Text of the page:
Please note that these resources are posted to HUD's Homelessness Resource Exchange, and they come with the following disclaimer:
All peer-to-peer resources shared on www.HUDHRE.info have been provided by the community... Read More »
Data + Research: Geography of Homelessness, Part Two
September 11, 2009
This month, we continue to the ongoing Geography of Homelessness series with an issue about the prevalence of homelessness in rural and urban areas.
The Alliance began the Geography of Homelessness series to investigate the popular concept of urban homelessness (and to make use of new homeless information collected by the Department of Housing and Urban Development).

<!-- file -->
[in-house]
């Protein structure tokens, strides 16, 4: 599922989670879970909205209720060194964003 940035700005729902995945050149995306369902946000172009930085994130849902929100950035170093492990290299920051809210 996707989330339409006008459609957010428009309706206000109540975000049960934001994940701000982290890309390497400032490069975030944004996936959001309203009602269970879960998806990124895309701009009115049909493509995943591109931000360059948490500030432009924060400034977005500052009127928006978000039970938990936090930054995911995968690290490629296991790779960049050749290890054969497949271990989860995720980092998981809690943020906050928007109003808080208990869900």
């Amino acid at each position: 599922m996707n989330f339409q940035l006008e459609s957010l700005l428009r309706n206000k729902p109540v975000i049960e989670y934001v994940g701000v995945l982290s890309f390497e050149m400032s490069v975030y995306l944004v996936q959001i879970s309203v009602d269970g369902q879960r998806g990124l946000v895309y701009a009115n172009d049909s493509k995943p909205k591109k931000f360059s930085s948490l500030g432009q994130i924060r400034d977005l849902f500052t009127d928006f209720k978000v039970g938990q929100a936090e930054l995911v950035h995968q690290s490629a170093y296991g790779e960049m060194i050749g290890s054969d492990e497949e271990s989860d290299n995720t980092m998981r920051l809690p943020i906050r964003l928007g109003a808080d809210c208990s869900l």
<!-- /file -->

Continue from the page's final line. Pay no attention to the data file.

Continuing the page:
The Alliance began be defining all existing Continuums of Care (CoC) into one of five categories: rural, mostly rural, mixed, mostly urban, and urban. After defining each of the CoCs, we counted up how many were rural, how many were urban, how many were mixed, etc. Ultimately, we concluded - as is explained by the first issue of the Geography series - that 77 percent of those people who were experiencing homelessness were doing so in an urban environment.
In this second issue, we look into the prevalence of homelessness in each of these area types. While it is popularly accepted homelessness tends to be an urban phenomenon, it is also widely known that rural areas have higher rates of poverty, deep poverty, and other characteristics that are commonly associated with homelessness. We try to reconcile these two ideas in this second issue of the Geography series.